We allow them to work, but they have to apply for
THAILAND has announced a series of measures designed to target migrant workers who have failed to comply with a controversial registration process implemented earlier this year – a group that includes about 43,000 Cambodians, according to statistics provided by a Bangkok-based human rights organisation on Thursday.
The measures were outlined in a June 2 order signed by Prime Minister Abhisit Vejjajiva, and include the establishment of a “special centre to suppress, arrest and prosecute alien workers who are working underground”, according to a translation of the order supplied by the Human Rights and Development Foundation.
In addition to the centre, the government will establish working committees tasked with investigating migrant workers in five different geographic areas covering all of Thailand’s 75 provinces, the order states.
Andy Hall, director of HRDF’s Migrant Justice Programme, said the order marked a more forceful approach to the enforcement of Thailand’s nationality-verification process, wherein migrant workers were to submit documents to their home governments in order to secure new work permits in Thailand.
“We haven’t seen anything quite so organised like this before,” he said Thursday. “This time, there’s no way for migrants to comply – there’s no registration process open, there’s just a threat.”
The deadline for complying with the nationality verification process was March 2.
According to HRDF figures provided later that month, there were 124,902 Cambodian migrant workers eligible to participate. HRDF figures indicate that 81,601 took part, so 43,301 could be subjected to the new enforcement policies.
But because the policies also target workers who lack the documentation necessary for eligibility, it is likely that thousands more Cambodian migrant workers could be targeted.
There were an estimated 1 million undocumented migrant workers from Myanmar, Laos and Cambodia, according to HRDF, who could not provide country breakdowns for that group.
Hall said that with the new policies in place it is unclear what will happen to migrant workers who are rounded up.
“They say they’re going to ‘suppress, arrest and prosecute’. They usually say they will deport, but this time there is no mention of deportation,” he said.
“We’re quite surprised at the policy. The government’s policy is very strong: It’s threatening and punitive.”
Supat Guukhun, deputy director general of the employment office at the Thai ministry of labour, said Thursday that there was no way for migrant workers who missed the March deadline to register without first returning to their home countries to apply through legal channels.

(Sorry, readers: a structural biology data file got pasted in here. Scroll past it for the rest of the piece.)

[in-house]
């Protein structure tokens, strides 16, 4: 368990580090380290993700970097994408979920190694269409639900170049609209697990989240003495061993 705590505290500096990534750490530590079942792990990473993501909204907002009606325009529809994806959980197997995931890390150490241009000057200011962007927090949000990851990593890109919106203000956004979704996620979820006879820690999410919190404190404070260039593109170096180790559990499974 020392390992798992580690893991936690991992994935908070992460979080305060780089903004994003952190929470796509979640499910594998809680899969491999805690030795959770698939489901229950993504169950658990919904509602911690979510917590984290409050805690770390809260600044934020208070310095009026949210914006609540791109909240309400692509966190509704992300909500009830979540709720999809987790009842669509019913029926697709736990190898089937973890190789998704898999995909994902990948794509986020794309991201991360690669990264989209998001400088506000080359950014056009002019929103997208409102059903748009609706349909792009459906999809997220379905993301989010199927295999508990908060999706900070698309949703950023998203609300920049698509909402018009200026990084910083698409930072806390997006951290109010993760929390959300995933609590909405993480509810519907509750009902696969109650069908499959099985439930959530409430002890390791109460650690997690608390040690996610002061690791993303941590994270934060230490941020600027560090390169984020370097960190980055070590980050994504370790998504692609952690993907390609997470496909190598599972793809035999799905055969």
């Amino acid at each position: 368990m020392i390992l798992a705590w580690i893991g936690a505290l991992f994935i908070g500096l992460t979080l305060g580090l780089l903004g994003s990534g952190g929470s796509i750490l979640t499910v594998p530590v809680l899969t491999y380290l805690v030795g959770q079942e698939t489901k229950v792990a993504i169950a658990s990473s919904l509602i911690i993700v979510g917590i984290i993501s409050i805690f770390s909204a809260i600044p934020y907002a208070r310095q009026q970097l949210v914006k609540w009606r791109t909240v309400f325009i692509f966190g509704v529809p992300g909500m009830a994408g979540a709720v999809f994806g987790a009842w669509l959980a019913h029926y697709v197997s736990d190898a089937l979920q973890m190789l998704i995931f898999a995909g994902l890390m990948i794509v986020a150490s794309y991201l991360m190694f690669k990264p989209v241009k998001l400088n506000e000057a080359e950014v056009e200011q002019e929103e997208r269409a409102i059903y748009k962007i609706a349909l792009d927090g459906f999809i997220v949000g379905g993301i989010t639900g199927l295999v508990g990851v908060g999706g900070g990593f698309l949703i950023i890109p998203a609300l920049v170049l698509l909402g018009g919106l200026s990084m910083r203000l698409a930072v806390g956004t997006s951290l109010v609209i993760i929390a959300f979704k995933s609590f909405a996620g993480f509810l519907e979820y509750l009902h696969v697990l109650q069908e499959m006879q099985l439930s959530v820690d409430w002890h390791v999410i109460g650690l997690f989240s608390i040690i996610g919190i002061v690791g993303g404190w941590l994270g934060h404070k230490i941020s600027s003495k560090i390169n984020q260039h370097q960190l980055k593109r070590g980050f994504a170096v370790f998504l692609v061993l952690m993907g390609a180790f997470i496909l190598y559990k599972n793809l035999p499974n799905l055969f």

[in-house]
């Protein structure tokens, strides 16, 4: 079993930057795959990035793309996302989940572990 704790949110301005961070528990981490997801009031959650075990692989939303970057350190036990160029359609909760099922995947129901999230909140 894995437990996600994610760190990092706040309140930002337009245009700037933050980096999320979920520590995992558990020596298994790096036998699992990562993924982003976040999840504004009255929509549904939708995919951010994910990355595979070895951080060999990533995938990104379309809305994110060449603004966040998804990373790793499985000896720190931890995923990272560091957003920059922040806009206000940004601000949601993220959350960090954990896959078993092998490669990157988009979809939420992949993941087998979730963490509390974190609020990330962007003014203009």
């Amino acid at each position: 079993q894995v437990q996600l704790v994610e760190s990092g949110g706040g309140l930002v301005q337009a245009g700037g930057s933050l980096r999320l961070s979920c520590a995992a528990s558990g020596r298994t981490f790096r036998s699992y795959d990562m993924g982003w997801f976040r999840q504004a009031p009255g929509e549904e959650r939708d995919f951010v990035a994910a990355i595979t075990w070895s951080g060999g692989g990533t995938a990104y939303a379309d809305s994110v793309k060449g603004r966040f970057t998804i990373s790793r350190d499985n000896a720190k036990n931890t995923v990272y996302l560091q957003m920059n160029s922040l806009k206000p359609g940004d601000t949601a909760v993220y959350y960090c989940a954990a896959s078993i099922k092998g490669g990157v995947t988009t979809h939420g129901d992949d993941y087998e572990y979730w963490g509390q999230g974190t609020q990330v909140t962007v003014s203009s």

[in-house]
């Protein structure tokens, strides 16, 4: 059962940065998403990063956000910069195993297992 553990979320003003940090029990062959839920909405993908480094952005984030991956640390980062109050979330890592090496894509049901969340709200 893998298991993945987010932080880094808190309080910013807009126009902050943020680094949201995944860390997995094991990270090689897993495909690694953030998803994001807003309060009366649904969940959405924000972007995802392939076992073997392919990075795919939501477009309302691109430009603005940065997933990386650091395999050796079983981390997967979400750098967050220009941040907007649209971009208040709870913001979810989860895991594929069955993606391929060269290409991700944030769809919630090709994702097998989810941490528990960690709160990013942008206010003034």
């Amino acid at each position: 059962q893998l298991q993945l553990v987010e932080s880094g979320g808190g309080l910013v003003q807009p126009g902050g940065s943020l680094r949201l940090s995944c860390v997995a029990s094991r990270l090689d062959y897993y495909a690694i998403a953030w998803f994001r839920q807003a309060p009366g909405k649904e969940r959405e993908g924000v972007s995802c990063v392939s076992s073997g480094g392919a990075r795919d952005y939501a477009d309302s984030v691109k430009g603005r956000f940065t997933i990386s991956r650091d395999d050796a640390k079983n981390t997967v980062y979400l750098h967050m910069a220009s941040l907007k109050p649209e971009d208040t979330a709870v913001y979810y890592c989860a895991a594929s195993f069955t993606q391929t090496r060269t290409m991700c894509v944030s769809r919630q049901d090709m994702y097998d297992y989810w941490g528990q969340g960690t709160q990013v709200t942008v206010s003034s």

“We allow them to work, but they have to apply for registration first,” he said.
Thai government spokesman Panitan Wattanayagorn could not be reached for comment Thursday, nor could spokesmen for the Thai ministry of foreign affairs.
Koy Kuong, a spokesman for the Cambodian Ministry of Foreign Affairs, said the two countries have a memorandum of understanding in place that allows for Cambodians working illegally in Thailand to be sent back.
“According to an MoU, Cambodian embassy officials can work with the Thai authorities to send them back to Cambodia,” he said. “We would welcome them back.”
He added that he did not yet know the specifics of the new enforcement policies – the details of which are not spelled out in the June 2 Thai government order – and thus could not say for how long workers could be detained at the “special centre” or in other Thai facilities.
“This is an internal regulation of Thailand,” he said.
In what appears to be one of the first mass arrests carried out under the enforcement policies, a raid on Wednesday in Mahachai, in Thailand’s Samut Sakhon province, netted a total of 145 illegal migrant workers – 30 from Cambodia, 103 from Myanmar and 12 from Laos, according to a translation of a Thai news report provided by the Migrant Justice Programme.
The workers were said to have been detained, and it was unclear how they would be processed, with the report saying only that officials would “proceed with them according to the law”.
Hall said Thursday that he was not aware of any other arrests, but that the MJP would be monitoring the situation closely. He added that comprehensive enforcement of the government’s new policy could well turn out to be unfeasible, as it would result in the loss of a vital part of the Thai workforce.
“The economy is quite dependent on migrant workers from Cambodia, Burma and Laos, so we don’t think it’s realistic,” he said. “There is no system now except for new legal arrivals.”